With so many PE sprays and creams available today, I’ve often wondered why one product uses benzocaine and another product uses lidocaine. I’ve done some research and will probably do even more later as I have discovered it’s fairly complex. But this blog post will give you a basic understanding.
I’ve looked at a lot of the PE sprays, creams and gels on the market and the one thing that I’ve noticed is that the cheaper, less popular sprays use benzocaine and the more expensive sprays use lidocaine. Why is that?
Like most things, it comes down to – you guessed it – MONEY. When making a premature ejaculation spray, you need to follow the FDA monograph 21 CFR 348.10. The very first thing is your choice of active ingredients. Here’s an excerpt from the monograph about your choice of active ingredients:
The active ingredient of the product consists of any of the following within the specified concentration established for each ingredient:
(a) Male genital desensitizers. (1) Benzocaine, 3 to 7.5 percent in a water-soluble base.
(2) Lidocaine in a metered spray with approximately 10 milligrams per spray.
So, with benzocaine, all you need to do is buy benzocaine powder, put it in water or other ingredients that may be used in thousands of skin creams and lotions, at a solution of 3 to 7.5 percent – that’s sounds easy. Turns out it’s easy to buy benzocaine. Just search “benzocaine powder”. You’ll find it on Amazon, eBay and elsewhere.
You can also find lidocaine powder on-line, but the monograph requires creation of the solution in a way that it can deliver 10mg of lidocaine per spray. Way more difficult. More development, a special spray bottle, more quality control. Overall more cost.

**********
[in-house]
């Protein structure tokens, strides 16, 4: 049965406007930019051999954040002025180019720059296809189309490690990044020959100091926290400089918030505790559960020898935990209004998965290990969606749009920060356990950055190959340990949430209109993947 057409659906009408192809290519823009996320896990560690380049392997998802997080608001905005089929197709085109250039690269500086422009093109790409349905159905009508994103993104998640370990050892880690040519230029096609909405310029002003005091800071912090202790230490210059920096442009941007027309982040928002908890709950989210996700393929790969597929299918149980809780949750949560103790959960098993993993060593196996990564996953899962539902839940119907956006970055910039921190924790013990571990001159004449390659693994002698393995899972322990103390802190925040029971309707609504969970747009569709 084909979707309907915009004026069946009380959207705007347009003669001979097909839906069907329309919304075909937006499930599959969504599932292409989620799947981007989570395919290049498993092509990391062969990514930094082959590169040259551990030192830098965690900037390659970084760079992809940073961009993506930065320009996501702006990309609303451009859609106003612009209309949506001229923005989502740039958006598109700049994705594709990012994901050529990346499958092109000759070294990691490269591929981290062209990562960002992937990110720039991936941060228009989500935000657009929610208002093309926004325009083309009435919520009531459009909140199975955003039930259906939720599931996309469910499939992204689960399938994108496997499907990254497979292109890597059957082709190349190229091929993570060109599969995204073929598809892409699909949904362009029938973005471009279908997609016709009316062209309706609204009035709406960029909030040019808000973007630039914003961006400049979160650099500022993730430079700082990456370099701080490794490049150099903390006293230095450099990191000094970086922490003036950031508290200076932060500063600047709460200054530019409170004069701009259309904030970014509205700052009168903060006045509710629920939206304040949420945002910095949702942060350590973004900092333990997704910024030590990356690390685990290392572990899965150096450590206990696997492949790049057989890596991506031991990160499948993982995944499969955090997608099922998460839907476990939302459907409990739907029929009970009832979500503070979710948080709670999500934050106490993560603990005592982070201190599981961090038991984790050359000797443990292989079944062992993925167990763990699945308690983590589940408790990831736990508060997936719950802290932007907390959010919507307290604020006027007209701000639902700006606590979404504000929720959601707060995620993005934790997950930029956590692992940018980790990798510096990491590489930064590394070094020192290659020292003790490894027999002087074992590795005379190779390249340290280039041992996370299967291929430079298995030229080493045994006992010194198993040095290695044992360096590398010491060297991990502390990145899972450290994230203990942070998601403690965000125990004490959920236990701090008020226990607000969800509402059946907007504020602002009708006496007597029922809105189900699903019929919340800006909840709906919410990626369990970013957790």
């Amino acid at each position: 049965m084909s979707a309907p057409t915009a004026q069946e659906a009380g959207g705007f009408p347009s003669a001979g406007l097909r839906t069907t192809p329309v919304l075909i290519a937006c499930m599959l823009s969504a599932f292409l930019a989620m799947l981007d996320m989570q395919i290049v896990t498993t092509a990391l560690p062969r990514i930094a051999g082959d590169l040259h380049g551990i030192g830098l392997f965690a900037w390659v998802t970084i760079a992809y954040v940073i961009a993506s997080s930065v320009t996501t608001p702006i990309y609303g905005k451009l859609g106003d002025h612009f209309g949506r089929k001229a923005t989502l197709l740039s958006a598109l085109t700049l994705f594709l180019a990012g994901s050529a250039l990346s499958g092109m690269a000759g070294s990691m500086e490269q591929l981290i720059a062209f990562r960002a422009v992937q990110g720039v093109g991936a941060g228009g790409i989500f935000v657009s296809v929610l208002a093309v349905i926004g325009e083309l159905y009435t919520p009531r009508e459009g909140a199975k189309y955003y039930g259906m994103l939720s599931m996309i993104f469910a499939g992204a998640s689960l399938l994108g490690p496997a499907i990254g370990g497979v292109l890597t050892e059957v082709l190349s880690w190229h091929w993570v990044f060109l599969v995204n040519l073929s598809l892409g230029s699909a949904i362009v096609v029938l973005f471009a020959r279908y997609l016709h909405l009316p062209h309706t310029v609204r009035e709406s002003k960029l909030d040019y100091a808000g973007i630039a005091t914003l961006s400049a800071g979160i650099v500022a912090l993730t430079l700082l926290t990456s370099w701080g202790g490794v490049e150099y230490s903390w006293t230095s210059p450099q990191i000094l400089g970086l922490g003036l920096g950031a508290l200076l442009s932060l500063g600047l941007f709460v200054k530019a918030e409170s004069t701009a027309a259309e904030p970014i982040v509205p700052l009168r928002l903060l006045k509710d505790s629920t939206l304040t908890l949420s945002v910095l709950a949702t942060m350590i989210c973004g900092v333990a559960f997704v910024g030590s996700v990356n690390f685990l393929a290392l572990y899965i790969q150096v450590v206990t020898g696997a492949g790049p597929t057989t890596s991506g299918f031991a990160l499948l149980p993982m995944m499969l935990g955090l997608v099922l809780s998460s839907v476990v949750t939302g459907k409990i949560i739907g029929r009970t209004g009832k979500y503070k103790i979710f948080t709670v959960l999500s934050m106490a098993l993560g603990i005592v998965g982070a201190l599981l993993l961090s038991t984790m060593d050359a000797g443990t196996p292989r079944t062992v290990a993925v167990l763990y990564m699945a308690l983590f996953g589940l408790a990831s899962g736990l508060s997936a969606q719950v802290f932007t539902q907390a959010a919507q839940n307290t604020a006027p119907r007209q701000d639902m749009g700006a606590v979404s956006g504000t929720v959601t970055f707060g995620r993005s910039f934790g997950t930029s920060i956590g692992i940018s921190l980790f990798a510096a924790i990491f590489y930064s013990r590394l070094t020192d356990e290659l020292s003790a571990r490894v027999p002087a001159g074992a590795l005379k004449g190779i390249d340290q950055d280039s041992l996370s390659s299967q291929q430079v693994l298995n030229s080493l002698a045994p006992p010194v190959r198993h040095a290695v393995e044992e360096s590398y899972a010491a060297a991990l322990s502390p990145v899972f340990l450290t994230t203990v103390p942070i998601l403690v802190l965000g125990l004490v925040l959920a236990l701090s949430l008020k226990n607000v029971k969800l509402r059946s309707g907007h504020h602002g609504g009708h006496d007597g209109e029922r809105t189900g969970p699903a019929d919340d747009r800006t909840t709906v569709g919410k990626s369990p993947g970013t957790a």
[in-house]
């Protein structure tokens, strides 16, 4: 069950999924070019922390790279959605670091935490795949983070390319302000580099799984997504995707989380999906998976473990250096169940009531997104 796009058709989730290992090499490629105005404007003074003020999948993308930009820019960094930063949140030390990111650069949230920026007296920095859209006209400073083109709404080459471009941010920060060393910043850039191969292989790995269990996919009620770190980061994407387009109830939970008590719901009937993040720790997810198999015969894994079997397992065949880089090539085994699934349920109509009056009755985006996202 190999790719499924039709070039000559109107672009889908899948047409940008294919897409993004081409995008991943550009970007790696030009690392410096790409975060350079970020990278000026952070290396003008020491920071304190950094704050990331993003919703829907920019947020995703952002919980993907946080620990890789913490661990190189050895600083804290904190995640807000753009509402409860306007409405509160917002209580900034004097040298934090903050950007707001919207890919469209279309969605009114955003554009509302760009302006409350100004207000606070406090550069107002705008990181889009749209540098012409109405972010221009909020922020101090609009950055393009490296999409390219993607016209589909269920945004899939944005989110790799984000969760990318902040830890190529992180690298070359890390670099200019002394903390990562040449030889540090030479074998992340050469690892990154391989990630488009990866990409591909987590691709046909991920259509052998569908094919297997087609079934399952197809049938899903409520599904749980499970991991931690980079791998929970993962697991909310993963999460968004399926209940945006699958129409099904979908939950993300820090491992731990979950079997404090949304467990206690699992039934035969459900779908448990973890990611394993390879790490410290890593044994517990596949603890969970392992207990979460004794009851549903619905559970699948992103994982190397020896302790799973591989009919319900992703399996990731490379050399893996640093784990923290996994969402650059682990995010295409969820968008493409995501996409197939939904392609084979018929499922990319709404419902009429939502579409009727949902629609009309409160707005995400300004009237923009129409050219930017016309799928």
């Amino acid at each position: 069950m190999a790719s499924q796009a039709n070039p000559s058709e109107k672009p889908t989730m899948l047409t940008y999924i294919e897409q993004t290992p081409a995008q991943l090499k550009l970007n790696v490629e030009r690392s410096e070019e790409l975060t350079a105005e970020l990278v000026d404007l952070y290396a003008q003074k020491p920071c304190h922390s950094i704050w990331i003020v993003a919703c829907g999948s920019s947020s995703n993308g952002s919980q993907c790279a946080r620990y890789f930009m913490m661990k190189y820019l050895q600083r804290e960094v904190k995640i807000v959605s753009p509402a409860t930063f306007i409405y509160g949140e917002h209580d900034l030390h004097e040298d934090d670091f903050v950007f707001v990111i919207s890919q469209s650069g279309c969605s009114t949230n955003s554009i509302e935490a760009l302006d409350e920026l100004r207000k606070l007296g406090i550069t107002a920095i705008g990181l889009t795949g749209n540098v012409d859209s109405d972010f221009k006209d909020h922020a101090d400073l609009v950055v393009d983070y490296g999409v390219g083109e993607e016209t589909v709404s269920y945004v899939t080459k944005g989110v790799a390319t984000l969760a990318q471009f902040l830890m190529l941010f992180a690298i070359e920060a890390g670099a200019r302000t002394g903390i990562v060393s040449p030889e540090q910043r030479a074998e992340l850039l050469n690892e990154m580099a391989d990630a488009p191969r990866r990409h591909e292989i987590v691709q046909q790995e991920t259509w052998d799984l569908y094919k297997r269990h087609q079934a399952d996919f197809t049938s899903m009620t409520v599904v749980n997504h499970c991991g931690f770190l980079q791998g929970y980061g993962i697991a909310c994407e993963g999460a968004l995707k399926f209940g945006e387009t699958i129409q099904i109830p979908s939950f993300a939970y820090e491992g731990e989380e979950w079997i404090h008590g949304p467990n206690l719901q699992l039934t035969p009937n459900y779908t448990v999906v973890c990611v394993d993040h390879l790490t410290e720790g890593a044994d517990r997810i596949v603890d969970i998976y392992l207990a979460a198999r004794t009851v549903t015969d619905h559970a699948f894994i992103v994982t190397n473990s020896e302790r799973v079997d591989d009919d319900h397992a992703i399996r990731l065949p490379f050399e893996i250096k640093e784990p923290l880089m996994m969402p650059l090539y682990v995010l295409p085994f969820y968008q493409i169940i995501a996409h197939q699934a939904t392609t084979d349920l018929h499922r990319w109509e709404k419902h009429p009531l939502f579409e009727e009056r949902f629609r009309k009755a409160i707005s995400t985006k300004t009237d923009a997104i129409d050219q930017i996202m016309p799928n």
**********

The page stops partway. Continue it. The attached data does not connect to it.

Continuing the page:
No surprise that there are more than 50 benzocaine-based PE sprays and creams available on the market.
Why does the FDA Monograph Require Lidocaine to be Delivered in a Metered Dose Bottle?
Toxicity. Lidocaine is a stronger anesthetic. It starts to become toxic at around 300mg for an average size man. So, using the metered dose bottle, that’s 30 sprays. That’s why the monograph requires the directions to say “maximum 10 sprays”.
Here’s an article from ESBA Laboratories about topical anesthetics that well written and easy to understand: www.esbalabs.com/how-do-skin-numbing-topical-anesthetics-work.html Here is an excerpt from this article, slightly altered for faster reading.
The FDA regulates the concentration and combinations of active principles that can be used in over-the-counter analgesic drug products. These products can be sold without a medical prescription. This information is published in the Code of Federal Regulations, Title 21 (see below).
Combinations of members of the “caine” family are not allowed without a prescription. That is the reason why EMLA cream that contains a combination of Lidocaine (2.5%) and Prilocaine (2.5%) is not an OTC preparation in the US. Preparations containing Benzocaine can contain up to 20% of drug, whereas the maximum concentration of Lidocaine allowed for over-the-counter use on the skin is 4%. This reflects the relative potency of the drugs, since benzocaine is less potent and very poorly absorbed even through mucous membranes.
FDA Monograph 21 CFR Part 348